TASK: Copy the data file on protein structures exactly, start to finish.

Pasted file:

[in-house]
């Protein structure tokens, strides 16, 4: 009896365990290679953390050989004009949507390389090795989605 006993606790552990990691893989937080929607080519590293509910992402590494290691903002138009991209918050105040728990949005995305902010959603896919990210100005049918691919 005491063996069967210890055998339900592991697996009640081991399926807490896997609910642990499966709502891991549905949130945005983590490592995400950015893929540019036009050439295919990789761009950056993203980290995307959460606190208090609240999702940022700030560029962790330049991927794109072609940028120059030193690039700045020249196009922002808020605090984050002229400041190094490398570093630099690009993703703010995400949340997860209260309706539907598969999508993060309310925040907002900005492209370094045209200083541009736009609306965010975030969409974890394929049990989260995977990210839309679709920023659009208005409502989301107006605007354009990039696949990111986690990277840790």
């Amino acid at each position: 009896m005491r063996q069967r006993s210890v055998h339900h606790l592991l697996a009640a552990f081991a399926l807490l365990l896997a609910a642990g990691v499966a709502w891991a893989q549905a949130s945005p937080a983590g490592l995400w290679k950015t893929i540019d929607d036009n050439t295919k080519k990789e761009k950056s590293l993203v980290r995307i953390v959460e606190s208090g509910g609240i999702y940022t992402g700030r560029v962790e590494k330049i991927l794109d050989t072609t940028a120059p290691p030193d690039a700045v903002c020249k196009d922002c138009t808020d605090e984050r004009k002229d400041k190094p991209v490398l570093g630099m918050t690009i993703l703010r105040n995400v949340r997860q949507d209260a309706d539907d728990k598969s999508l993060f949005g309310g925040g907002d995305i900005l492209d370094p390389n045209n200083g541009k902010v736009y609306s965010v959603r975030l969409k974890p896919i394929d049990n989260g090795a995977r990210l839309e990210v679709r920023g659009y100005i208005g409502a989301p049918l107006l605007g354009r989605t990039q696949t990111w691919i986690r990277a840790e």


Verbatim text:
[in-house]
């Protein structure tokens, strides 16, 4: 009896365990290679953390050989004009949507390389090795989605 006993606790552990990691893989937080929607080519590293509910992402590494290691903002138009991209918050105040728990949005995305902010959603896919990210100005049918691919 005491063996069967210890055998339900592991697996009640081991399926807490896997609910642990499966709502891991549905949130945005983590490592995400950015893929540019036009050439295919990789761009950056993203980290995307959460606190208090609240999702940022700030560029962790330049991927794109072609940028120059030193690039700045020249196009922002808020605090984050002229400041190094490398570093630099690009993703703010995400949340997860209260309706539907598969999508993060309310925040907002900005492209370094045209200083541009736009609306965010975030969409974890394929049990989260995977990210839309679709920023659009208005409502989301107006605007354009990039696949990111986690990277840790």
């Amino acid at each position: 009896m005491r063996q069967r006993s210890v055998h339900h606790l592991l697996a009640a552990f081991a399926l807490l365990l896997a609910a642990g990691v499966a709502w891991a893989q549905a949130s945005p937080a983590g490592l995400w290679k950015t893929i540019d929607d036009n050439t295919k080519k990789e761009k950056s590293l993203v980290r995307i953390v959460e606190s208090g509910g609240i999702y940022t992402g700030r560029v962790e590494k330049i991927l794109d050989t072609t940028a120059p290691p030193d690039a700045v903002c020249k196009d922002c138009t808020d605090e984050r004009k002229d400041k190094p991209v490398l570093g630099m918050t690009i993703l703010r105040n995400v949340r997860q949507d209260a309706d539907d728990k598969s999508l993060f949005g309310g925040g907002d995305i900005l492209d370094p390389n045209n200083g541009k902010v736009y609306s965010v959603r975030l969409k974890p896919i394929d049990n989260g090795a995977r990210l839309e990210v679709r920023g659009y100005i208005g409502a989301p049918l107006l605007g354009r989605t990039q696949t990111w691919i986690r990277a840790e």